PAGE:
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Jun 26, 1998

Stella Maris hosts open day

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The final days of the school year are usually a time for reflection by both students and teachers on the successes and failures of the previous nine months. It is also a time to make plans for the long summer holiday. And while we regularly focus on the children from mainstream educational institutions, yesterday News Five’s Patrick Jones visited with some special boys and girls in Belize City.

For the students and teachers of Stella Maris School in Belize City, the last days of the school year were filled with fun, excitement and motivational activities. For the second year running, the Youth Department sponsored a two-day camp for the children as part of a summer long drive to provide meaningful ways for young people to express themselves.

Diane Hall, Senior Youth Development Officer

“It’s within our mission to work with young people regardless of discriminatory factors. So we decided we would work with the Stella Maris School and work with kids living under special circumstances. It’s to give the young people at the Stella Maris School a break from their regular routine of a classroom exercise, for them to exercise their creativity and their talent.”

Talent, which is very much alive, despite the fact that the over sixty boys and girls attend a special education institution. And their creativity shines through, in the art and craft pieces that were exhibited on the final day of the camp.

Eden Garnett, Student, Stella Maris

“Like we draw this out and then we shape it. Like we cut it out then after that when we done cut it out, them make we like paint it then when we done paint, like we sprinkle the glitters.”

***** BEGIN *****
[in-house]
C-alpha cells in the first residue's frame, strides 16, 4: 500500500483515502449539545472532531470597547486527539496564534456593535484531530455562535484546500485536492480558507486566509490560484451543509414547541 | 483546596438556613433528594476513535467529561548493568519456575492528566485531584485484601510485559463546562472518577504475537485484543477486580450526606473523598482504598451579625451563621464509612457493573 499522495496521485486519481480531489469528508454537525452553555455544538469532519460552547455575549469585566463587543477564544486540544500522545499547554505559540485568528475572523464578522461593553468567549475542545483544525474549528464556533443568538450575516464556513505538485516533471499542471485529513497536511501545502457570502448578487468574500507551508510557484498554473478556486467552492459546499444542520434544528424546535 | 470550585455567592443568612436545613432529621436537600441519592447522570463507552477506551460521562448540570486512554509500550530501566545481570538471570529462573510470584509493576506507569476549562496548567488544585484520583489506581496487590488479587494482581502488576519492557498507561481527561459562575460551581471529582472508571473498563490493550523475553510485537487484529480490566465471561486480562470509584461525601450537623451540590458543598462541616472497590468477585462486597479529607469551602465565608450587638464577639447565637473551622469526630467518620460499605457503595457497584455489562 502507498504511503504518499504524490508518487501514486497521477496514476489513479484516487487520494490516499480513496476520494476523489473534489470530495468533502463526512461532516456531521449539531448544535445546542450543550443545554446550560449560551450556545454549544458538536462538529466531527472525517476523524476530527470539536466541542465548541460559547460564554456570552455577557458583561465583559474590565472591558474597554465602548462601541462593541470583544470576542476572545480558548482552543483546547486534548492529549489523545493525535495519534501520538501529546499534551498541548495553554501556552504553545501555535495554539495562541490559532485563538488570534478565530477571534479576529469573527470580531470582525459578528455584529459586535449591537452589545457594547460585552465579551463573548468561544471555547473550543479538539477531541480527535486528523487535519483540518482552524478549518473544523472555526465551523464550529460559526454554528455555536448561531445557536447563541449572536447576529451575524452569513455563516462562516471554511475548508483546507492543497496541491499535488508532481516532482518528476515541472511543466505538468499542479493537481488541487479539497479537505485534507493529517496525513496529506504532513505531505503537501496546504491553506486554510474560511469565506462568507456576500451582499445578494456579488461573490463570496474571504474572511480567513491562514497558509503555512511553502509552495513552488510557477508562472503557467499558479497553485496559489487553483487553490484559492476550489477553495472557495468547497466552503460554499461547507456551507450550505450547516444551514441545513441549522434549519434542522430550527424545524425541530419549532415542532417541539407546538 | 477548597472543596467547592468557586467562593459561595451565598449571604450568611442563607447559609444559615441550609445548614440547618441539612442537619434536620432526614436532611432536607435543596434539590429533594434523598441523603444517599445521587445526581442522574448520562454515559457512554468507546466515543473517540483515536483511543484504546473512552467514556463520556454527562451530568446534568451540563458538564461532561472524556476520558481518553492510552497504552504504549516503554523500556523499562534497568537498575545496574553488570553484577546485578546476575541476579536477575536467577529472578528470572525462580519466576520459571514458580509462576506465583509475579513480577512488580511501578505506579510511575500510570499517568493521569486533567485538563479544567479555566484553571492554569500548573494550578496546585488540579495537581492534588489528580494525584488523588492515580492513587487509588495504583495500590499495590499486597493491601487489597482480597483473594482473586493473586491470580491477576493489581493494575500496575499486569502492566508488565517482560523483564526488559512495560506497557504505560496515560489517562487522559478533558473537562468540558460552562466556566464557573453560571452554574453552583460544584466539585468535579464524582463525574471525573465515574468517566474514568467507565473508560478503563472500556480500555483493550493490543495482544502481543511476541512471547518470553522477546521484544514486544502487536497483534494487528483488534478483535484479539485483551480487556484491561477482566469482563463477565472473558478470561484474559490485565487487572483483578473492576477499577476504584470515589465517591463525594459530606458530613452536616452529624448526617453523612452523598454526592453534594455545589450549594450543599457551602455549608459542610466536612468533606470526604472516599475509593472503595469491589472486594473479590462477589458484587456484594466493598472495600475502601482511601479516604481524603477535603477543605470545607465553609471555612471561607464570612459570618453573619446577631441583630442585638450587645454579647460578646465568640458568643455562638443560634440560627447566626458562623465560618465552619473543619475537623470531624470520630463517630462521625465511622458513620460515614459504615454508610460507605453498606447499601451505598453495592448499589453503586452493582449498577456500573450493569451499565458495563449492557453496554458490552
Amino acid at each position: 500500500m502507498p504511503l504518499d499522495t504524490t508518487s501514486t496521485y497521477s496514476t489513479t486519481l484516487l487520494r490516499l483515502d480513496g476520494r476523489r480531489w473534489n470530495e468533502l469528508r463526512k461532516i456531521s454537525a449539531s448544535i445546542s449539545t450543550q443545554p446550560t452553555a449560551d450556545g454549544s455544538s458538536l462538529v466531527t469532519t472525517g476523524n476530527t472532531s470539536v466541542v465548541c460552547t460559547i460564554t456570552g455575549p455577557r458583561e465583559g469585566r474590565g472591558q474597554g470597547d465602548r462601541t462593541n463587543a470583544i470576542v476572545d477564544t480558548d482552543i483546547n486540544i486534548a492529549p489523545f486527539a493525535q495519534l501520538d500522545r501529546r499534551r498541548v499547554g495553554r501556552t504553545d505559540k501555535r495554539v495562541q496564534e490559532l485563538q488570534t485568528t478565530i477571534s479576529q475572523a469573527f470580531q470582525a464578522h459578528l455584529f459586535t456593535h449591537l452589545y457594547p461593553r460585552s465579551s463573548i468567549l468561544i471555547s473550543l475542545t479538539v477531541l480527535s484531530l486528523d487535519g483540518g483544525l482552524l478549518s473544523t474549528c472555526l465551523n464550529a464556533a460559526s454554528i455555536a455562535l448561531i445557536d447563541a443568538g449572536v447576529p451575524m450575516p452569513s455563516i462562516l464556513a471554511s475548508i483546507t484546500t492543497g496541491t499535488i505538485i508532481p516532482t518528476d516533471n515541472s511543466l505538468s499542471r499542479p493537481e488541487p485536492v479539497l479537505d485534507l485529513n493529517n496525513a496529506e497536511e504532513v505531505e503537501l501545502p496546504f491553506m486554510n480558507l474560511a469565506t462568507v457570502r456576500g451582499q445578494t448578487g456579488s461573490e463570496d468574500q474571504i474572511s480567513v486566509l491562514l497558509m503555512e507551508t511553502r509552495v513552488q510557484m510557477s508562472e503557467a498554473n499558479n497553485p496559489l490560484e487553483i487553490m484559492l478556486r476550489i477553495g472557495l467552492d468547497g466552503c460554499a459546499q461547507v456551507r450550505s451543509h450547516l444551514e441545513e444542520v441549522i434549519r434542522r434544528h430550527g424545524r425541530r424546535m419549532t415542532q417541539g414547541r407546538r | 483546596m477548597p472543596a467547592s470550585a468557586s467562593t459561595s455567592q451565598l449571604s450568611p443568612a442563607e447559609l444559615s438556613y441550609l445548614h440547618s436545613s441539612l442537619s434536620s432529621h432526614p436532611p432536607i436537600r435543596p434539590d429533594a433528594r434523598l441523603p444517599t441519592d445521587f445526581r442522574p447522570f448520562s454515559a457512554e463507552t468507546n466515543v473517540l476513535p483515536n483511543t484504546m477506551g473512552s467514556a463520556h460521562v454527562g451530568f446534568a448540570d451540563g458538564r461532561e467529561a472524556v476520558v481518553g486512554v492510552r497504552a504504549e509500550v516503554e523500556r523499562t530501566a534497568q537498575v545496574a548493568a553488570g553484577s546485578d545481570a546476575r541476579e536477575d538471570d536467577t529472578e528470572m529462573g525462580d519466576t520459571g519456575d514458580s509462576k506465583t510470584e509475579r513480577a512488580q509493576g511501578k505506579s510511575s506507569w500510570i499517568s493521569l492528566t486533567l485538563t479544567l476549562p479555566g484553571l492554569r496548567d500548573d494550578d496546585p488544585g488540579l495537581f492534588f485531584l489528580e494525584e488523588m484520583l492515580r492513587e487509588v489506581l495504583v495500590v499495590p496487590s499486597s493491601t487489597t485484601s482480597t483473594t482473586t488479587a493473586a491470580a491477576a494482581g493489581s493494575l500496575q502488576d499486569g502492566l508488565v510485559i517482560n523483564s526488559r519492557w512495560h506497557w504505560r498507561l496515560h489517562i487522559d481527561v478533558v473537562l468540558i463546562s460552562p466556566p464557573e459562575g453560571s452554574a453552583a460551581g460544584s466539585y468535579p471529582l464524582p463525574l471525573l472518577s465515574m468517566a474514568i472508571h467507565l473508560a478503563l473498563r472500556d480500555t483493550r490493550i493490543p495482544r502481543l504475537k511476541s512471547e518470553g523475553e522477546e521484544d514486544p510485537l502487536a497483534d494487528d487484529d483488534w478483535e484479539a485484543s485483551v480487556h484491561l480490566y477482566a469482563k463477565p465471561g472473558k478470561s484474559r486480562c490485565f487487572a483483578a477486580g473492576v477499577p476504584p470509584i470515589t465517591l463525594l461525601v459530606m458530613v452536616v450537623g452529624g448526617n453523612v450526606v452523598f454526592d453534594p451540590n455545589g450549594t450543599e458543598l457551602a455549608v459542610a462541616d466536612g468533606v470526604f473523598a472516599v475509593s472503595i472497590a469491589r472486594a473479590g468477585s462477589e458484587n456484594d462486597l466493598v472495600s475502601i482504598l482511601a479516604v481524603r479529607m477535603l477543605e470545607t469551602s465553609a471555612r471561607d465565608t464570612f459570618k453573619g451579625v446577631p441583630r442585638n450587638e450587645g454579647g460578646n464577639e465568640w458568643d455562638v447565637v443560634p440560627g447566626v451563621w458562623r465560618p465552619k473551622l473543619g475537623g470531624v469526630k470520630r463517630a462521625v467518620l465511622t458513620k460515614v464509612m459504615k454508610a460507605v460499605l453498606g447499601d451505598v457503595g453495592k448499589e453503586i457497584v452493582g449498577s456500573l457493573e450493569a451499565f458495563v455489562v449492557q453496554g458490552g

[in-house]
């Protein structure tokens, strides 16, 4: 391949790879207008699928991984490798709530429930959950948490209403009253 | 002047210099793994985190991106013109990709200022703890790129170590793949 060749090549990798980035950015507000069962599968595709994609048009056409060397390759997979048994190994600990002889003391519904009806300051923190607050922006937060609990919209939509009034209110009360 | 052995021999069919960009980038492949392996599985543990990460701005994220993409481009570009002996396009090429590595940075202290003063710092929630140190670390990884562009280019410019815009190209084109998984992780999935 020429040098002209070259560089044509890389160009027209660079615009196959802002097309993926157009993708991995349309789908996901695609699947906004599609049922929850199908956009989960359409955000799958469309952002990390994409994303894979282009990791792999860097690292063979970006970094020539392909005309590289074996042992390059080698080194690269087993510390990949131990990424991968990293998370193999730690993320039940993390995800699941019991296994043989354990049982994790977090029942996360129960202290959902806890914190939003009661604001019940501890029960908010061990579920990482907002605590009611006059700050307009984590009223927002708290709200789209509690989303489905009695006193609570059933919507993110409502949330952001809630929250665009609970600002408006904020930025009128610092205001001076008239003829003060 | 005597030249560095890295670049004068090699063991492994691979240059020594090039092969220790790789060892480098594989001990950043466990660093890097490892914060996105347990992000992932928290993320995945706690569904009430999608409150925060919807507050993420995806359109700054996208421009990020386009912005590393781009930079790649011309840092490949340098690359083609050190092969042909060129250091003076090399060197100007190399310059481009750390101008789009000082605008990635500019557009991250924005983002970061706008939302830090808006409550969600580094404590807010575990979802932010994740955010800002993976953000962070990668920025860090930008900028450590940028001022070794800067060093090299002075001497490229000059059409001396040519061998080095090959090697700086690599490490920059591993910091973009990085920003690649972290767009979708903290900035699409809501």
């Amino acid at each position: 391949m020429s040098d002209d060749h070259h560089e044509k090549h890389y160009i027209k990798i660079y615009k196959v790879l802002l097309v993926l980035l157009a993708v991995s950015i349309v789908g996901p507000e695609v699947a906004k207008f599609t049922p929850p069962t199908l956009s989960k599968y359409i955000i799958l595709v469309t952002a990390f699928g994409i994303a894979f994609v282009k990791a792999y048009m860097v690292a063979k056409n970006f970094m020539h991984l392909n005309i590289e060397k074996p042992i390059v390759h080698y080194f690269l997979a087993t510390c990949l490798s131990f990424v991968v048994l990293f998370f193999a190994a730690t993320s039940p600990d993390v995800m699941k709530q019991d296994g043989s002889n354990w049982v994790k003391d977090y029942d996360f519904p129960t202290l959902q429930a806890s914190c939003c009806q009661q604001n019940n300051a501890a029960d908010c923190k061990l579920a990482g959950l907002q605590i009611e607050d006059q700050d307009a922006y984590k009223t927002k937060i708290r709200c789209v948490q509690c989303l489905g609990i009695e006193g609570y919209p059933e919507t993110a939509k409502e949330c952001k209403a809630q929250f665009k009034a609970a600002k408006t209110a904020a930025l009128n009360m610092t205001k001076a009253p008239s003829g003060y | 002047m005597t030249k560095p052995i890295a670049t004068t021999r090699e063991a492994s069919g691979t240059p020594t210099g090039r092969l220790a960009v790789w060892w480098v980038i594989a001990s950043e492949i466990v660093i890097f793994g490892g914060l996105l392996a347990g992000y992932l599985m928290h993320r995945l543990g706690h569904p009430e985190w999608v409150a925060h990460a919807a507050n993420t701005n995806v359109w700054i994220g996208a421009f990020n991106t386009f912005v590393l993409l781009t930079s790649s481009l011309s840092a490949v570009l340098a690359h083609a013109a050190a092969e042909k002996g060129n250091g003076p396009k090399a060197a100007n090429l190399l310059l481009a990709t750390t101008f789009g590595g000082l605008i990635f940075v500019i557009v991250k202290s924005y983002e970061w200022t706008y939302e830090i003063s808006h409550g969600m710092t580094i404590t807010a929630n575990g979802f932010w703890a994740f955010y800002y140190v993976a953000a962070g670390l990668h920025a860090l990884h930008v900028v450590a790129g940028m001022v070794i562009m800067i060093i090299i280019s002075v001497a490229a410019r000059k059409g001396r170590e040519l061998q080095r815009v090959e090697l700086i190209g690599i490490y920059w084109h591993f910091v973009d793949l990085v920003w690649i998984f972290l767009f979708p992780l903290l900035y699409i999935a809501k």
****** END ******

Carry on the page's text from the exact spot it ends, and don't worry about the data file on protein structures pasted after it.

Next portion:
Q: “Is it a lot of fun doing this?”

Eden Garnett

“Yes, I enjoy doing this. We enjoy the open day good, fu mek people could see wi art and craft.”

Joel Bishop, Student, Stella Maris

“Teacher give we the cloth and tell we put it together and we sew it and we left a piece open fu mek we put some sponge in it. We tear up the sponge and shove it in and when the sponge is in, we sew it up.”

According to the principal of the school, Eleanor Castillo, it is activities like this week’s that help to make learning easier for the special children in her care.

Eleanor Castillo, Principal, Stella Maris

“It boosts their morale. It lets them develop their self-confidence. They see that they can do something within a short period of time. It also shows the parents, the parents will be given the opportunity to come in to see what they have done over the past two days and over the year: some art and craft work and art work that they have done over the past school years. So it has been very helpful, very beneficial to the students dem.”

Apart from being helpful to the students, Castillo says special programs like the two-day camp also give parents and guardians the opportunity to better understand the needs of the nation’s special citizens.

Eleanor Castillo

“If they are given the opportunity to excel or to succeed they can do a lot of things. We have developed a lot of programs to work with the children to develop their skills, develop their attitudes, whatever it takes for them to be able to succeed. We’ve tried as much as possible to do that. They only need the teaching and they need a lot of motivation and a lot of love and they will succeed.”

Patrick Jones, for News Five.

Classes for Stella Maris School will resume at the end of August. The Youth Department’s series of summer activities continue next week in Belize City with camps for boys and girls to teach them how to play basketball, softball and volleyball.

Viewers please note: This Internet newscast is a verbatim transcript of our evening television newscast. Where speakers use Kriol, we attempt to faithfully reproduce the quotes using a standard spelling system.

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